BitLocker and VMs

One day I received an email from our CSO asking to explore how to deploy BitLocker on our DCs and RODCs.

First I started asking me some question:

What is Bitlocker, why I need it:
Bitlocker is the technology from Microsoft to encrypt Disks and Volumes. It is available from Windows Server 2008. BitLocker protects your hard drive from offline attack. This is the type of attack where a malicious user will take the hard drive from your machine and connect it to another machine so they can harvest your data.

What I need for enable BitLocker:
Hardware requirements for BitLocker Drive Encryption:
Because BitLocker stores its own encryption and decryption key in a hardware device that is separate from your hard disk, you must have one of the following:

  • A computer with Trusted Platform Module (TPM), which is a special microchip in some newer computers that supports advanced security features. If your computer was manufactured with TPM version 1.2 or higher, BitLocker will store its key in the TPM.
  • A removable USB memory device, such as a USB flash drive. If your computer doesn’t have TPM version 1.2 or higher, BitLocker will store its key on the flash drive

To turn on BitLocker Drive Encryption, your computer’s hard disk must:

  • Have at least two partitions. One partition must include the drive Windows is installed on. This is the drive that BitLocker will encrypt. The other partition is the active partition, which must remain unencrypted so that the computer can be started. Once you’ve encrypted the drive Windows is installed on, you can also encrypt additional data drives on the same computer.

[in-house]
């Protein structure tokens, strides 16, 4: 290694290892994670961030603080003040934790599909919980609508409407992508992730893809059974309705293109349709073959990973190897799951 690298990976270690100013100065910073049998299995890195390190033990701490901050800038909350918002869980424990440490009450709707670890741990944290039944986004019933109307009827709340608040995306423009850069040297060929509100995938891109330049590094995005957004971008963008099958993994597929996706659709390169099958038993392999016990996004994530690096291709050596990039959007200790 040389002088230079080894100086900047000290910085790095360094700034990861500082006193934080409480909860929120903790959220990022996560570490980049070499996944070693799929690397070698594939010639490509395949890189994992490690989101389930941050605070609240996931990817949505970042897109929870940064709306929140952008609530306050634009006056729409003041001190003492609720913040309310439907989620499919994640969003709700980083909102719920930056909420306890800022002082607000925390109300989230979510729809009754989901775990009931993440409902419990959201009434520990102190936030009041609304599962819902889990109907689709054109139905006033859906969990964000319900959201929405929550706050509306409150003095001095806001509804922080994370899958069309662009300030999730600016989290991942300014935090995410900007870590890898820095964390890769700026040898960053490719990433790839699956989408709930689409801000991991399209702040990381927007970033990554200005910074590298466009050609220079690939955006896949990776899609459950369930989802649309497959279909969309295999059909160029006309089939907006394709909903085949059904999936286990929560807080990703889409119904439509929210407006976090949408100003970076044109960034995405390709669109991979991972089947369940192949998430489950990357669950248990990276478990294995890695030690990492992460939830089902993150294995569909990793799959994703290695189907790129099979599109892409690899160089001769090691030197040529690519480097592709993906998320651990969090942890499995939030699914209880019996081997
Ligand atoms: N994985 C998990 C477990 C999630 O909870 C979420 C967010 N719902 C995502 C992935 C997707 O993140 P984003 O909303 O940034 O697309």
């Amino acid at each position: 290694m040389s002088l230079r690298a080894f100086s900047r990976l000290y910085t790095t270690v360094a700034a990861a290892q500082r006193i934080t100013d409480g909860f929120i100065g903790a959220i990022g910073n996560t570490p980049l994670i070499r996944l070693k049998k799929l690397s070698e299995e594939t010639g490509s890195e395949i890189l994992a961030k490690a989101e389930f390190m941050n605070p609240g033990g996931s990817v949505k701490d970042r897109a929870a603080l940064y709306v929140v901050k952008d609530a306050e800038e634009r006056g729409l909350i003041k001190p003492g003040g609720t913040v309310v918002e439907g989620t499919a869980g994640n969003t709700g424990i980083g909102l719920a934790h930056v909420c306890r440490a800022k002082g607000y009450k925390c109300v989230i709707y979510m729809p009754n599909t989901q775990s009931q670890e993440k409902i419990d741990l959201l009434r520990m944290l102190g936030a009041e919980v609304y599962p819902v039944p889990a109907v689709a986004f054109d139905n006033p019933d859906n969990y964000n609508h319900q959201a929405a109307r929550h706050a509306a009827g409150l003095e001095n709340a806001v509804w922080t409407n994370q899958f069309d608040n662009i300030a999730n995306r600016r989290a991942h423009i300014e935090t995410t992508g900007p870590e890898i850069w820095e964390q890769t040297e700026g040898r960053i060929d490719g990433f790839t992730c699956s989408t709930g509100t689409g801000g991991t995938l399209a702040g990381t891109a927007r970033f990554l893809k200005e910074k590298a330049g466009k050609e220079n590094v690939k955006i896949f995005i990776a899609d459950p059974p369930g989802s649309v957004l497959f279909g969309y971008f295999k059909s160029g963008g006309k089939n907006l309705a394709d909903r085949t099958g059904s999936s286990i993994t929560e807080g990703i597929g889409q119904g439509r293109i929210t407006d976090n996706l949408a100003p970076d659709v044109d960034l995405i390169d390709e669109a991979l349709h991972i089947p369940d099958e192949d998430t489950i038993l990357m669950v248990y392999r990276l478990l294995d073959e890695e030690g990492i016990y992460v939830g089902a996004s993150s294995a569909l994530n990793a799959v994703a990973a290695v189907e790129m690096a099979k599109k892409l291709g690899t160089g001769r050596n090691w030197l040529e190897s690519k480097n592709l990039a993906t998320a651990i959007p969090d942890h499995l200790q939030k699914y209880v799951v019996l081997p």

• Be formatted with the NTFS file system.
  • Have a BIOS that is compatible with TPM and supports USB devices during computer startup.

Where is supported (our DCs are quite all virtualized):
Bitlocker on virtual machine is not supported (https://technet.microsoft.com/en-us/library/hh831507.aspx#BKMK_VHD) except for Data Volume (not boot disk) and only on Windows Server 2012.

What I can use for unlock the encrypted disk:

  • TPM Only
  • TPM + USB Key
  • TPM + PIN

Windows Server 2012 have also a new option for unlock the encrypted volume called “Network Unlock”: the encrypted boot disk is auto unlocked (no pin needed) if the server boot on a predefined network. This option has some hardware and software requirement (UEFI DHCP Driver, Windows Deployment Services, DHCP server, AD Domain Functional Level of Windows Server 2012).
https://technet.microsoft.com/en-us/library/jj574173.aspx

Then I make some concerns:

Virtual DCs
Using Bitlocker at DCs volume is not officially supported from Microsoft; we should consider the impact of this in case we have some issue on AD and a Microsoft support is required.

On Virtual Machine (we are using ESXi) there is no chance to expose TPM and probably also USB key. The only option is to insert Unlock Password at every DC reboot which makes automated updates impossible.

Physical DCs
There is not a big advantage in terms of security improvement encrypting DCs volumes on not secure server rooms, where you can physically steal the server and / or the USB key with the encryption unlock key.

With option “TPM Only” if you steal the physical server it just boot up as usual. “TPM + PIN” required inserting Unlock PIN at every DC reboot which again hinders automated unattended update installation.

Then I explored some “alternatives”. Here my summary:

protects from
Encryption at

Loss or theft of physical disks

Host OS compromise

Guest OS compromise

Guest OS x x
Host OS (transparent for Guest) x
Storage Array/Controller (transparent for Host and Guest) x

Encryption make sense on your laptop; on server environment there are no technology/architecture at the moment (maybe Windows 2016 will change something) that are able to protect Guest Machines from Host Administrators… It’s true only the opposite :-)

Via: https://imav8n.wordpress.com/2008/07/31/rodcs-and-bitlocker/

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